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COVID-19 exacerbates unequal food access
Applied Geography ; 134, 2021.
Article in English | Scopus | ID: covidwho-1316377
ABSTRACT
Inequality to food access has always been a serious problem, yet it became even more critical during the COVID-19 pandemic, which exacerbated social inequality and reshaped essential travel. This study provides a holistic view of spatio-temporal changes in food access based on observed travel data for all grocery shopping trips in Columbus, Ohio, during and after the state-wide stay-at-home period. We estimated the decline and recovery patterns of store visits during the pandemic to identify the key socio-economic and built environment determinants of food shopping patterns. The results show a disparity during the lockdown, store visits to dollar stores declined the least, while visits to big-box stores declined the most and recovered the fastest. Visits to stores in low-income areas experienced smaller changes even during the lockdown period. A higher percentage of low-income customers was associated with lower store visits during the lockdown period. Furthermore, stores with a higher percentage of white customers declined the least and recovered faster during the reopening phase. Our study improves the understanding of the impact of the COVID-19 crisis on food access disparities and business performance. It highlights the role of COVID-19 and similar disruptions on exposing underlying social problems in the US. © 2021 Elsevier Ltd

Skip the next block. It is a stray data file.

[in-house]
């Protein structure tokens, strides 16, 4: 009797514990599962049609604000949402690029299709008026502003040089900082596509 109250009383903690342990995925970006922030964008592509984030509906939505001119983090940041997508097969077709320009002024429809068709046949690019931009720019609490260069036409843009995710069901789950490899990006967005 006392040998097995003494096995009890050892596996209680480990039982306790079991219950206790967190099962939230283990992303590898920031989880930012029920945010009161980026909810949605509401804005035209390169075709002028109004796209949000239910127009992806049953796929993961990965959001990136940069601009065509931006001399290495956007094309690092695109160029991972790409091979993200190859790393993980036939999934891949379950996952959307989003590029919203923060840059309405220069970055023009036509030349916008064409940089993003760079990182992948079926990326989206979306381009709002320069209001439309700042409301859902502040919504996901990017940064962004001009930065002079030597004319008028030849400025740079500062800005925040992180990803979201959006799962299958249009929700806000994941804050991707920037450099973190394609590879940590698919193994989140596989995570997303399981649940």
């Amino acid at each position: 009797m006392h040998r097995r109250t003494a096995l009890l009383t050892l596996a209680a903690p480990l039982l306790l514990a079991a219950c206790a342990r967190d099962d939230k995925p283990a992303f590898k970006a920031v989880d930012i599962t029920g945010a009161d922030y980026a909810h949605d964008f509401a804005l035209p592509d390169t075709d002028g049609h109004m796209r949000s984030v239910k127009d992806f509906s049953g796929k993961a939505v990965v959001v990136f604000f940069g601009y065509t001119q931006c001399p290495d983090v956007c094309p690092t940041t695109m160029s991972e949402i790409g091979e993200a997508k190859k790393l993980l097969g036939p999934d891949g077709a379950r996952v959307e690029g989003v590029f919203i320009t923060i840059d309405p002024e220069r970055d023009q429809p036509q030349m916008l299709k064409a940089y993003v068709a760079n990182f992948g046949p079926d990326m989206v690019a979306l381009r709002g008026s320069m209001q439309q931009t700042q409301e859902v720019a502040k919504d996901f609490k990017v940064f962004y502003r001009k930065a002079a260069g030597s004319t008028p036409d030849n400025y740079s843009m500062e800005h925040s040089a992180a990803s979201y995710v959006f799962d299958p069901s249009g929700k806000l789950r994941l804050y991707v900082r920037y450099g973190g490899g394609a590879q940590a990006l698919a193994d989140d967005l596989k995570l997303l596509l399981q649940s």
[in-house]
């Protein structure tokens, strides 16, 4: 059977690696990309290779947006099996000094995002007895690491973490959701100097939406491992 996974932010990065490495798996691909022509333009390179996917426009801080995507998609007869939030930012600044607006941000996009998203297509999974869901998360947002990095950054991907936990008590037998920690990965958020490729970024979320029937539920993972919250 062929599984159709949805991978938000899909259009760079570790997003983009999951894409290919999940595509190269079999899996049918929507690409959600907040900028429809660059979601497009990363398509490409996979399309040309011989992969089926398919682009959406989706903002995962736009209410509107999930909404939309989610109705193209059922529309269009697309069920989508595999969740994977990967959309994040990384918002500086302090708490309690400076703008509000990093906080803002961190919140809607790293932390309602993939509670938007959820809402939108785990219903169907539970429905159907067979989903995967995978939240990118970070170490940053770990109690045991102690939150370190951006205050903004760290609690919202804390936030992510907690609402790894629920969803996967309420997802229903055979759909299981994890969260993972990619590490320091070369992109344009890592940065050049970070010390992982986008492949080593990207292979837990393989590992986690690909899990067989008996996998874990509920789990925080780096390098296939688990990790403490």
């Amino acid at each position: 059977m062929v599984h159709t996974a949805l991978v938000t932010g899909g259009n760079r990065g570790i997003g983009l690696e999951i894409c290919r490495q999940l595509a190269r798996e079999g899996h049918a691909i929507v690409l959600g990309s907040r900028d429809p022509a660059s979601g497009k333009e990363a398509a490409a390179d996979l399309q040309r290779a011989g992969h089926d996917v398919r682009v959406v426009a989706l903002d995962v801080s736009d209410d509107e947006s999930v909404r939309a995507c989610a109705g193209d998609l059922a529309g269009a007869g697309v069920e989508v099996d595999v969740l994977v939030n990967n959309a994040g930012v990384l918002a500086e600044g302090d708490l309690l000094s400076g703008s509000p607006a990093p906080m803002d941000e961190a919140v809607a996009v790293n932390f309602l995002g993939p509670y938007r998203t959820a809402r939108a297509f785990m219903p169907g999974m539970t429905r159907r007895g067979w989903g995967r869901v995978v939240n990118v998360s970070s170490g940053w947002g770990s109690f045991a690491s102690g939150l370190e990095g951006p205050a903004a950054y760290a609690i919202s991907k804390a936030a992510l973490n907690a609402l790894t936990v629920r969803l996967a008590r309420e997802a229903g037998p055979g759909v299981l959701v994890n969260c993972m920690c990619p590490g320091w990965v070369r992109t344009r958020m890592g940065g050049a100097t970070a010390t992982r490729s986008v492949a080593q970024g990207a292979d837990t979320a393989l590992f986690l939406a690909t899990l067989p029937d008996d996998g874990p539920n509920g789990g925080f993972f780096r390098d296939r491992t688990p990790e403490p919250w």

Full text: Available Collection: Databases of international organizations Database: Scopus Language: English Journal: Applied Geography Year: 2021 Document Type: Article

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Full text: Available Collection: Databases of international organizations Database: Scopus Language: English Journal: Applied Geography Year: 2021 Document Type: Article